Republicans in the state said Perdue probably would have had Trump’s support, giving him an advantage in the primary because the former president still holds significant sway among the party’s base there.
Brian Robinson, a longtime Republican political consultant in Georgia, said Perdue’s decision was not a shock, given the arduous election cycle he just finished.
“Most Senate races have probably captured the attention of their states, but ours was not just national, it was international,” Robinson said. “There was $800 million spent, and I just don’t know that there’s a lot of fight left after all that.”
Perdue would have been “the odds-on favorite,” Robinson added, but he would have had to approach his primary campaign in much the same way as former senator Kelly Loeffler, who ran to the right in the special election but lost to Warnock in the runoff. This time around, Perdue wouldn’t be spared a primary, a luxury he had as the incumbent in 2020.
“He would be robbed of that advantage in 2022,” Robinson said.
The early list of potential candidates is still coming into focus, but it includes Loeffler and former representative Douglas A. Collins, who both told the Atlanta Journal-Constitution that they’re considering runs, along with Lt. Gov. Geoff Duncan, who defended the state’s leaders against Trump’s baseless accusations.
Lawrence “Lane” Flynn, chair of the DeKalb County Republican Party, said he now expects to see candidates from both of the GOP’s feuding factions — those still aligned with Trump and those who want to move on from his pugilistic politics and focus on issues like lower taxes and infrastructure.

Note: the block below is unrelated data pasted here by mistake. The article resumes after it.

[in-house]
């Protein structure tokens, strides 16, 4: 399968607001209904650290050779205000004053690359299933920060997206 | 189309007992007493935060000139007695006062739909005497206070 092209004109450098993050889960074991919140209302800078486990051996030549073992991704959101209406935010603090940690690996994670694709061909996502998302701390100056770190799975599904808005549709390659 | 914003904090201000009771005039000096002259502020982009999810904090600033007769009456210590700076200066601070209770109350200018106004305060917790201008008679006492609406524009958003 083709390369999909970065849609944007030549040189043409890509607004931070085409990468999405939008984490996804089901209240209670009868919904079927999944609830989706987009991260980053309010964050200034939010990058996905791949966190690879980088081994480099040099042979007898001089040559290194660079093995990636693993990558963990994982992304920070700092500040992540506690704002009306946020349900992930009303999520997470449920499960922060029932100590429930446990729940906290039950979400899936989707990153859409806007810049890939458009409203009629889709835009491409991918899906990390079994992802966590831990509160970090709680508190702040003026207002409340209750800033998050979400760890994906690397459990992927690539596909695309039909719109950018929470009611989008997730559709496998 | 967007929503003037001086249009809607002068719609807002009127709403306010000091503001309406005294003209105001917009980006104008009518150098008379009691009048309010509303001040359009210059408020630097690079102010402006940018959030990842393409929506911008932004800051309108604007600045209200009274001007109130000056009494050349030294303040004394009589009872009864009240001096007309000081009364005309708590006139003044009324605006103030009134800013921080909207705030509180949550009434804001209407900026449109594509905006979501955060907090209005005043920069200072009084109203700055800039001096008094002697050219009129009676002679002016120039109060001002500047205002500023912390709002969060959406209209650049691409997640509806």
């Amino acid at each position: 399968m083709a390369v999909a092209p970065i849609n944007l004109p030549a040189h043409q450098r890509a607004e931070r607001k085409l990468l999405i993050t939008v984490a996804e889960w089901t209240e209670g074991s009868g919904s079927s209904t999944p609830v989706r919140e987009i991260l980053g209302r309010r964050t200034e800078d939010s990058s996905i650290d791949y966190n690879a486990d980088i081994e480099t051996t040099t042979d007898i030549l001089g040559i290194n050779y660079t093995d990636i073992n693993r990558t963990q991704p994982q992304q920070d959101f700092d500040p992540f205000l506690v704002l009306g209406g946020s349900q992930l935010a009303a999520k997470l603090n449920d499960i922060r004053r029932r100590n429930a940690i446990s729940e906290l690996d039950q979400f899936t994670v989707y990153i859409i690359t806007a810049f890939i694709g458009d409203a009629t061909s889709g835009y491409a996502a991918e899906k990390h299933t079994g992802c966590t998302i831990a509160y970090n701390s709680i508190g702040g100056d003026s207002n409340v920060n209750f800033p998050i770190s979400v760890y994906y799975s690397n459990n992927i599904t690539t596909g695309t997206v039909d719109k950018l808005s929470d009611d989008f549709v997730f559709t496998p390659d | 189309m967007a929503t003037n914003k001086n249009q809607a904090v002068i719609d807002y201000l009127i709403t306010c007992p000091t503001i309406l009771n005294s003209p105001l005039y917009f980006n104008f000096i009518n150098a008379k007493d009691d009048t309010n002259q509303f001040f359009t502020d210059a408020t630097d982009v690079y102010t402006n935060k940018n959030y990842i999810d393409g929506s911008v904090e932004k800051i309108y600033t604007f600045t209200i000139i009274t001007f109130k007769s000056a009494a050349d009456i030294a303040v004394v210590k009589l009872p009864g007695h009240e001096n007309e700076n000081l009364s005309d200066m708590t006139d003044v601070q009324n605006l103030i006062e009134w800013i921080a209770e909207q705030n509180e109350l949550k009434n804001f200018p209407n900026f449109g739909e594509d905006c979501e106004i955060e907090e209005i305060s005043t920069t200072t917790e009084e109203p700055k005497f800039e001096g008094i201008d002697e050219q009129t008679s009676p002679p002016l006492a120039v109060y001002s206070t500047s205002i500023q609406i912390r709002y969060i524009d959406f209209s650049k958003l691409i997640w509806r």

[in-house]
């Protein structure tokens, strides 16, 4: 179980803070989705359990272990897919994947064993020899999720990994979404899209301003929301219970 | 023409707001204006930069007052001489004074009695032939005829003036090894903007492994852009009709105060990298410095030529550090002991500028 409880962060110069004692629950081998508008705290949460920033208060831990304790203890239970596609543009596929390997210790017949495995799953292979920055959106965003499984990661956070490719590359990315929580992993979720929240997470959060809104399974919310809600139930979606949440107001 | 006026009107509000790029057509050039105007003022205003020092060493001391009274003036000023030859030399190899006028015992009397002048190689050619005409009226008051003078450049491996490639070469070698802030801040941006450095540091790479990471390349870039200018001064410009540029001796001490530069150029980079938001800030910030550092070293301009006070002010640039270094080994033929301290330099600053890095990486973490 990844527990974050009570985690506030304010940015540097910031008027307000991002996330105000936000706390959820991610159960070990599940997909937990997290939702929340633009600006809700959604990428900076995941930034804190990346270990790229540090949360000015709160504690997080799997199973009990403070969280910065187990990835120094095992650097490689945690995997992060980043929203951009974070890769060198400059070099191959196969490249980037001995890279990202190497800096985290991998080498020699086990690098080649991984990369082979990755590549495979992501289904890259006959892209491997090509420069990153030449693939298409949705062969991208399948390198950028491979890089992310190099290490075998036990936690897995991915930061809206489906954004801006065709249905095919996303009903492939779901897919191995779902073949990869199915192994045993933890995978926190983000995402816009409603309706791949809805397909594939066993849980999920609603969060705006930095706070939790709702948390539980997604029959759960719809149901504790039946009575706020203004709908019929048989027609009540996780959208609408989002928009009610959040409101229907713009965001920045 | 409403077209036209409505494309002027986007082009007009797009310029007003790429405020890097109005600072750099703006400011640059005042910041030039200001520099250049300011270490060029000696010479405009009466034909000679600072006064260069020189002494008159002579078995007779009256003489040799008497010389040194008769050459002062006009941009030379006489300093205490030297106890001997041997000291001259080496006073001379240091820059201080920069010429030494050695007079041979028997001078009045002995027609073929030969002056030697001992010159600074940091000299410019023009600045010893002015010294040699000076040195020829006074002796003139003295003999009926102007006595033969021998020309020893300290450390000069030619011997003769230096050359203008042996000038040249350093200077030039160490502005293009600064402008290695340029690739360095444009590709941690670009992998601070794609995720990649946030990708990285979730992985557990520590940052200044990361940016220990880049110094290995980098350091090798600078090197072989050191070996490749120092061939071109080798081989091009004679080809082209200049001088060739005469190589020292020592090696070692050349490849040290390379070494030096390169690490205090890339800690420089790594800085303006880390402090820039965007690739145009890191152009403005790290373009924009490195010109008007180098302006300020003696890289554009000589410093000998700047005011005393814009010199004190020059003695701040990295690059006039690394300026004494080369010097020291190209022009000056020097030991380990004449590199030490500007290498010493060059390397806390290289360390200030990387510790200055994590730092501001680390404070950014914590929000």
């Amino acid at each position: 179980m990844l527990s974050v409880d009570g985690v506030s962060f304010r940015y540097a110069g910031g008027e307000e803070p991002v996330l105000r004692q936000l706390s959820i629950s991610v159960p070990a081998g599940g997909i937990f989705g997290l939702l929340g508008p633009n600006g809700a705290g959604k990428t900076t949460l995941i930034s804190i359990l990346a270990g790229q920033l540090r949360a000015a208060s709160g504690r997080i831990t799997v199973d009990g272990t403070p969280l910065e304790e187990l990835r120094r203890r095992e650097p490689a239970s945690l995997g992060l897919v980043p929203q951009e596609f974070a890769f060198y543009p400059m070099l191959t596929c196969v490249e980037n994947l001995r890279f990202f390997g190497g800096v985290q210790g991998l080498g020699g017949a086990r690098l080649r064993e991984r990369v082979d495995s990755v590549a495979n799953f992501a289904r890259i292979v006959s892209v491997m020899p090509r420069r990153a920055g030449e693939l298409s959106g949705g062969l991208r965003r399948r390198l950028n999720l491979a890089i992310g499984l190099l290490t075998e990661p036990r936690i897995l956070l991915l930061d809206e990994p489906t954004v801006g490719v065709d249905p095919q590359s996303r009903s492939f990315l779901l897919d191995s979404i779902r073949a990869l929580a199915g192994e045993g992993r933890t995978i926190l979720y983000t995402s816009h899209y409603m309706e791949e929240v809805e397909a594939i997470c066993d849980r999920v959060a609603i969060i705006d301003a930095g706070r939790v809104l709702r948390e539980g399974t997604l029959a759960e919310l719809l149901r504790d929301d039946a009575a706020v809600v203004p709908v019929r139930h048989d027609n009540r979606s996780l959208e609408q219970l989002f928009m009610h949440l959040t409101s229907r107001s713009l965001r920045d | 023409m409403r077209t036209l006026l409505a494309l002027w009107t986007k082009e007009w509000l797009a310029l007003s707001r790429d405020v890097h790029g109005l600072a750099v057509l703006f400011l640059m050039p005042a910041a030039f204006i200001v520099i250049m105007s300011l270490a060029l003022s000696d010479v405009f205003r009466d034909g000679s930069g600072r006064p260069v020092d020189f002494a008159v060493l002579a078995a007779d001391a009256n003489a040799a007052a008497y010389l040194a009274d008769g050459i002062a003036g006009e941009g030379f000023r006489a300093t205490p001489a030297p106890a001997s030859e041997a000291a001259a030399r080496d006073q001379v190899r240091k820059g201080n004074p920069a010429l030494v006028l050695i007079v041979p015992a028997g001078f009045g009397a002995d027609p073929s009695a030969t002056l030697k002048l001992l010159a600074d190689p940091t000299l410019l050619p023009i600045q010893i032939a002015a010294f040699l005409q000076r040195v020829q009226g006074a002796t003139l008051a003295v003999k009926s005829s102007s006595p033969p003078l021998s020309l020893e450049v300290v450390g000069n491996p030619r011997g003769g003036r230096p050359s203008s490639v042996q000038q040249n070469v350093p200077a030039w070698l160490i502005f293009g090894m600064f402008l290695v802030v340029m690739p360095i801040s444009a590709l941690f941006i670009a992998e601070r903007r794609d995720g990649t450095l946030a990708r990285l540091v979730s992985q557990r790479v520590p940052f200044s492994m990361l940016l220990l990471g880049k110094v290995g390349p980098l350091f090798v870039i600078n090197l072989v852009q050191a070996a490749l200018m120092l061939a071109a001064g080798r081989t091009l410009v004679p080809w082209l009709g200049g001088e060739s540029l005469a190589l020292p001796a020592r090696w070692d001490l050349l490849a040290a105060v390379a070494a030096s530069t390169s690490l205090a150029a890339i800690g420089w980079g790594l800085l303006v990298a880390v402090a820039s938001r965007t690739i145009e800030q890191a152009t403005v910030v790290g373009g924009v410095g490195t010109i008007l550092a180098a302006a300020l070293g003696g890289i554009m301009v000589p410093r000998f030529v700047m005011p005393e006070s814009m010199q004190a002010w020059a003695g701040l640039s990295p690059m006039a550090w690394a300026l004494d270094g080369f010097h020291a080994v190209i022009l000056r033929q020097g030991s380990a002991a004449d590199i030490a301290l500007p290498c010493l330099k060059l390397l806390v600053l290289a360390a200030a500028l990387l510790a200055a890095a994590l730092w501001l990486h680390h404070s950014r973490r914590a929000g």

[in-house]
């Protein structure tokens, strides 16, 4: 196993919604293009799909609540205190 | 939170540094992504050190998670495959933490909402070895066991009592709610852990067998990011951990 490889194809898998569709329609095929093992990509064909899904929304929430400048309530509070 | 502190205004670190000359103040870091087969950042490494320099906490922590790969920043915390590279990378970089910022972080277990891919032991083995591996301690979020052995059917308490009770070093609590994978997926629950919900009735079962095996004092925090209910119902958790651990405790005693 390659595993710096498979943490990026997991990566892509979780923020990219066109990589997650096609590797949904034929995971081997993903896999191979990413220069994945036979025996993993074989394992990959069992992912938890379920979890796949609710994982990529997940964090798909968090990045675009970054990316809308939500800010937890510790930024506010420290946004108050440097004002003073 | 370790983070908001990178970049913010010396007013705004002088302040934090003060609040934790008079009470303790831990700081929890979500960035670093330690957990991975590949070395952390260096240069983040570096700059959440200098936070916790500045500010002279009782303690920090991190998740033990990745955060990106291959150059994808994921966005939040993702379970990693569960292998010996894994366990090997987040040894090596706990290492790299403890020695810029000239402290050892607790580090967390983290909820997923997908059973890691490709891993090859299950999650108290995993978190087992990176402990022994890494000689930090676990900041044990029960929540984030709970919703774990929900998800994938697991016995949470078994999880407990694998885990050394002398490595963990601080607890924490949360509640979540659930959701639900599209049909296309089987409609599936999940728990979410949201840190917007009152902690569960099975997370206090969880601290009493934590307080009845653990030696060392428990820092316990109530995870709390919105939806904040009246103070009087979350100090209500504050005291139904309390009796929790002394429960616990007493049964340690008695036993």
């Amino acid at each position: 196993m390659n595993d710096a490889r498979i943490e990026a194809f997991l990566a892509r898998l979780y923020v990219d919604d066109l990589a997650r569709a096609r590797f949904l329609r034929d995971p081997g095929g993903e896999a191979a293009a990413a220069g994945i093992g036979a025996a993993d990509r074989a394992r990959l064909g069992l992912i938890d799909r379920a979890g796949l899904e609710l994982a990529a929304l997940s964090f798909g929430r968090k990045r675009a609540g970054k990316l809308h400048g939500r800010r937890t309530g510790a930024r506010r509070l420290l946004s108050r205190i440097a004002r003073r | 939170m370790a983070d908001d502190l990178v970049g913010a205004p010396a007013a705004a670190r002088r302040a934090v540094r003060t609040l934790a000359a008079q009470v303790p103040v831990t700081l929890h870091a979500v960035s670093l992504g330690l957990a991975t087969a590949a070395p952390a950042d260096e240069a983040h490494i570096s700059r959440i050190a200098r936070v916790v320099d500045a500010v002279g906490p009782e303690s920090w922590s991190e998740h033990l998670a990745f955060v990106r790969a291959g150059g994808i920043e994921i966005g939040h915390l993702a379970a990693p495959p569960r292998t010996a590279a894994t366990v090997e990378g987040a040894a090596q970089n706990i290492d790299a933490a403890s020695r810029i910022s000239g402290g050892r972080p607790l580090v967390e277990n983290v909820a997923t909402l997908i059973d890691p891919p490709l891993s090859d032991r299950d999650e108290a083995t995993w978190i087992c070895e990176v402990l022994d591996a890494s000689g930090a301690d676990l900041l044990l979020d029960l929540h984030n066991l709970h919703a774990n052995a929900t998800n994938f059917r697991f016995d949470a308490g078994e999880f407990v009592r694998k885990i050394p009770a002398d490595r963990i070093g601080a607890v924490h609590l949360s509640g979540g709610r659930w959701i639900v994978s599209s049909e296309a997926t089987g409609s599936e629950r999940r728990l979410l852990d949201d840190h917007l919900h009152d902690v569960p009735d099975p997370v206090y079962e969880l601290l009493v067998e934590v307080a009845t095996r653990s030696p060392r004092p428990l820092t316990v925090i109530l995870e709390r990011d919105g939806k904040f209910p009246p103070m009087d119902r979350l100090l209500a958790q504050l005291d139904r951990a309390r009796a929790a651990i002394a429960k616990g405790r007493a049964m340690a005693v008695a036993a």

“I would say the base right now, the people most likely to vote in the primary, are more likely to support a Trump-like candidate,” Flynn said. “But we’ve seen that’s problematic, especially around Atlanta, in the general election.”
Flynn’s suburban Atlanta county has grown more diverse and less receptive to Republican messaging, and he has argued for years that his party should try to win back voters in his area instead of focusing its energy in rural majority-White parts of the state.
“I don’t like losing, so I would like to see a candidate who is able to and wants to connect with the Republican base we have lost in the last few cycles, who are more interested in economics and not necessarily the big red meat issues,” Flynn said.
Nationally, Republicans say they’re still confident they’ll win the seat, pointing to the results of past midterm elections, which have tended to favor the party that lost the prior presidential election.
One senior Republican Senate operative said he didn’t know why Perdue chose not to run but said he’s “supremely confident that we’re going to have a good crop of candidates, emerge with a great nominee, and that we’re going to win the seat.”
Without citing specific candidates, he said there are multiple people among the names already floated who would win.
“I think there’s enough talent in Georgia to put up a serious fight in an election that’s going to be favorable for Republicans,” he said.
But still, he added, “it’s so stinking early.”